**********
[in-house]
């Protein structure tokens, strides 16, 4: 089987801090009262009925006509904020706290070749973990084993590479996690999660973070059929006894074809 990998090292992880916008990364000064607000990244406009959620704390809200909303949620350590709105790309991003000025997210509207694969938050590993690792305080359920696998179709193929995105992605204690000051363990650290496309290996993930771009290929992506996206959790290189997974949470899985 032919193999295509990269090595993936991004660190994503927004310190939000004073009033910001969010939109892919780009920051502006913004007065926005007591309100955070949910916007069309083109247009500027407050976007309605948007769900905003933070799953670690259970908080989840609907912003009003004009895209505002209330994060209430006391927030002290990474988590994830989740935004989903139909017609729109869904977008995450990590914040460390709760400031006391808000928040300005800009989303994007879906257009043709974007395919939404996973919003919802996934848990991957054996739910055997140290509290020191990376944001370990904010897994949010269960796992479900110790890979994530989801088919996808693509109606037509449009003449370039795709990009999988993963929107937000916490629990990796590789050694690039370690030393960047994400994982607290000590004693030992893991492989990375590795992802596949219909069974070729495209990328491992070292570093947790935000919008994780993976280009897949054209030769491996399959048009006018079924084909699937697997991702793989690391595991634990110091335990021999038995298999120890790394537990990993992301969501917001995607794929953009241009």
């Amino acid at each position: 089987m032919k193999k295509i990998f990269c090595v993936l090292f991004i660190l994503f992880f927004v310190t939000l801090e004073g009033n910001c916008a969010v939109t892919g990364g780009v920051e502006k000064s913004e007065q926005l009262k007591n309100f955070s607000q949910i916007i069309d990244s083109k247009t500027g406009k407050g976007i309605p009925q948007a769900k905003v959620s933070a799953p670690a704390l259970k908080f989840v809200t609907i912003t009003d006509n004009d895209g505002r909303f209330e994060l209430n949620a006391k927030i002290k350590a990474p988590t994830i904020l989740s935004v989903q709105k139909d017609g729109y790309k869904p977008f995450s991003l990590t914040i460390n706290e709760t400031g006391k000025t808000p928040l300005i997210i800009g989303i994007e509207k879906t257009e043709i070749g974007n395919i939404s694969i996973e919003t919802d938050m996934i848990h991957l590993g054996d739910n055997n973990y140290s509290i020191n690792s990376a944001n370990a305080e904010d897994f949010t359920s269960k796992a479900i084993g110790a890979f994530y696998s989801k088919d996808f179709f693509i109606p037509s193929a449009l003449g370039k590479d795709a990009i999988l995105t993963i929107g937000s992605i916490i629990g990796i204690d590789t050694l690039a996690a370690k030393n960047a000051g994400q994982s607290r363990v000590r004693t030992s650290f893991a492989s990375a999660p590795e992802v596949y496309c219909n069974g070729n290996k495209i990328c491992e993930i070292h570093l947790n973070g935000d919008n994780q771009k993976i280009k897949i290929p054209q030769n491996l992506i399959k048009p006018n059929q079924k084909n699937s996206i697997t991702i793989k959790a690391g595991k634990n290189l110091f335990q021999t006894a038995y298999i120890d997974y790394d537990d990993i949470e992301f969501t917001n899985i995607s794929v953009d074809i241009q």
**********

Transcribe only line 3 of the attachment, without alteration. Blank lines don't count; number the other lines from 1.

């Amino acid at each position: 089987m032919k193999k295509i990998f990269c090595v993936l090292f991004i660190l994503f992880f927004v310190t939000l801090e004073g009033n910001c916008a969010v939109t892919g990364g780009v920051e502006k000064s913004e007065q926005l009262k007591n309100f955070s607000q949910i916007i069309d990244s083109k247009t500027g406009k407050g976007i309605p009925q948007a769900k905003v959620s933070a799953p670690a704390l259970k908080f989840v809200t609907i912003t009003d006509n004009d895209g505002r909303f209330e994060l209430n949620a006391k927030i002290k350590a990474p988590t994830i904020l989740s935004v989903q709105k139909d017609g729109y790309k869904p977008f995450s991003l990590t914040i460390n706290e709760t400031g006391k000025t808000p928040l300005i997210i800009g989303i994007e509207k879906t257009e043709i070749g974007n395919i939404s694969i996973e919003t919802d938050m996934i848990h991957l590993g054996d739910n055997n973990y140290s509290i020191n690792s990376a944001n370990a305080e904010d897994f949010t359920s269960k796992a479900i084993g110790a890979f994530y696998s989801k088919d996808f179709f693509i109606p037509s193929a449009l003449g370039k590479d795709a990009i999988l995105t993963i929107g937000s992605i916490i629990g990796i204690d590789t050694l690039a996690a370690k030393n960047a000051g994400q994982s607290r363990v000590r004693t030992s650290f893991a492989s990375a999660p590795e992802v596949y496309c219909n069974g070729n290996k495209i990328c491992e993930i070292h570093l947790n973070g935000d919008n994780q771009k993976i280009k897949i290929p054209q030769n491996l992506i399959k048009p006018n059929q079924k084909n699937s996206i697997t991702i793989k959790a690391g595991k634990n290189l110091f335990q021999t006894a038995y298999i120890d997974y790394d537990d990993i949470e992301f969501t917001n899985i995607s794929v953009d074809i241009q």